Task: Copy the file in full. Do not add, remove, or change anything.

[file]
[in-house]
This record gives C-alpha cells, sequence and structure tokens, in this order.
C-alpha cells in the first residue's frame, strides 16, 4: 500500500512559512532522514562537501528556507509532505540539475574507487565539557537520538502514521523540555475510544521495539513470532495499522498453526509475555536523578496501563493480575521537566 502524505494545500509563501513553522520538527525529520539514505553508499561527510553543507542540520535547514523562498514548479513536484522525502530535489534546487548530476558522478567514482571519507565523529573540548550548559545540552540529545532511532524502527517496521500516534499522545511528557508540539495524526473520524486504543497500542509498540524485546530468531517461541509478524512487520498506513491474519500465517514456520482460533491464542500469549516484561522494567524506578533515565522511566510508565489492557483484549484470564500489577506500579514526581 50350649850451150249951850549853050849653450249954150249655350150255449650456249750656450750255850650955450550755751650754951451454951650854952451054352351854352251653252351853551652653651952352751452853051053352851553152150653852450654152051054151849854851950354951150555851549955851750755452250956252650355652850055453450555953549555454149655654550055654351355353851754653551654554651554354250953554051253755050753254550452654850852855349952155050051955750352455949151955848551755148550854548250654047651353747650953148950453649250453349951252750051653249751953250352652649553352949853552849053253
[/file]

[in-house]
This record gives C-alpha cells, sequence and structure tokens, in this order.
C-alpha cells in the first residue's frame, strides 16, 4: 500500500512559512532522514562537501528556507509532505540539475574507487565539557537520538502514521523540555475510544521495539513470532495499522498453526509475555536523578496501563493480575521537566 502524505494545500509563501513553522520538527525529520539514505553508499561527510553543507542540520535547514523562498514548479513536484522525502530535489534546487548530476558522478567514482571519507565523529573540548550548559545540552540529545532511532524502527517496521500516534499522545511528557508540539495524526473520524486504543497500542509498540524485546530468531517461541509478524512487520498506513491474519500465517514456520482460533491464542500469549516484561522494567524506578533515565522511566510508565489492557483484549484470564500489577506500579514526581 50350649850451150249951850549853050849653450249954150249655350150255449650456249750656450750255850650955450550755751650754951451454951650854952451054352351854352251653252351853551652653651952352751452853051053352851553152150653852450654152051054151849854851950354951150555851549955851750755452250956252650355652850055453450555953549555454149655654550055654351355353851754653551654554651554354250953554051253755050753254550452654850852855349952155050051955750352455949151955848551755148550854548250654047651353747650953148950453649250453349951252750051653249751953250352652649553352949853552849053253